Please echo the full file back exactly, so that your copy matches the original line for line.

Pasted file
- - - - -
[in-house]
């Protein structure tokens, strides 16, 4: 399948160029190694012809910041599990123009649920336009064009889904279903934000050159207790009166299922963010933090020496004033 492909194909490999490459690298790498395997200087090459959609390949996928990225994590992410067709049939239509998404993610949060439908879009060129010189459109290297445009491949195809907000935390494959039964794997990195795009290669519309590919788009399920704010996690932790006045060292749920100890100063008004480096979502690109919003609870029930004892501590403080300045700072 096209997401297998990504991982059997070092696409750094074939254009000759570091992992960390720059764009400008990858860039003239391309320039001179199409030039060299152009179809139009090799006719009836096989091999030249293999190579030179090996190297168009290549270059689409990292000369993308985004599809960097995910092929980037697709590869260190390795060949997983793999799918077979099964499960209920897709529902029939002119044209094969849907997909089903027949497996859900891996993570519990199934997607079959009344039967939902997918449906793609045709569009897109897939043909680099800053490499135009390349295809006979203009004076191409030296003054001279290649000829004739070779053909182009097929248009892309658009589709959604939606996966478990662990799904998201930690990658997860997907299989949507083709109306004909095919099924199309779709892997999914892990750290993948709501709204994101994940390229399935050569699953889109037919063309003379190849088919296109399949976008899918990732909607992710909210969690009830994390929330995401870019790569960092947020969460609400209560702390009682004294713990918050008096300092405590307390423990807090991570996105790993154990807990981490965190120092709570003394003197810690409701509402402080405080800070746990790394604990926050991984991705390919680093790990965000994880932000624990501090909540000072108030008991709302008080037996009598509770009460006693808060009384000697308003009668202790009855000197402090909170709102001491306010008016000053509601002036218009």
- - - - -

[in-house]
């Protein structure tokens, strides 16, 4: 399948160029190694012809910041599990123009649920336009064009889904279903934000050159207790009166299922963010933090020496004033 492909194909490999490459690298790498395997200087090459959609390949996928990225994590992410067709049939239509998404993610949060439908879009060129010189459109290297445009491949195809907000935390494959039964794997990195795009290669519309590919788009399920704010996690932790006045060292749920100890100063008004480096979502690109919003609870029930004892501590403080300045700072 096209997401297998990504991982059997070092696409750094074939254009000759570091992992960390720059764009400008990858860039003239391309320039001179199409030039060299152009179809139009090799006719009836096989091999030249293999190579030179090996190297168009290549270059689409990292000369993308985004599809960097995910092929980037697709590869260190390795060949997983793999799918077979099964499960209920897709529902029939002119044209094969849907997909089903027949497996859900891996993570519990199934997607079959009344039967939902997918449906793609045709569009897109897939043909680099800053490499135009390349295809006979203009004076191409030296003054001279290649000829004739070779053909182009097929248009892309658009589709959604939606996966478990662990799904998201930690990658997860997907299989949507083709109306004909095919099924199309779709892997999914892990750290993948709501709204994101994940390229399935050569699953889109037919063309003379190849088919296109399949976008899918990732909607992710909210969690009830994390929330995401870019790569960092947020969460609400209560702390009682004294713990918050008096300092405590307390423990807090991570996105790993154990807990981490965190120092709570003394003197810690409701509402402080405080800070746990790394604990926050991984991705390919680093790990965000994880932000624990501090909540000072108030008991709302008080037996009598509770009460006693808060009384000697308003009668202790009855000197402090909170709102001491306010008016000053509601002036218009």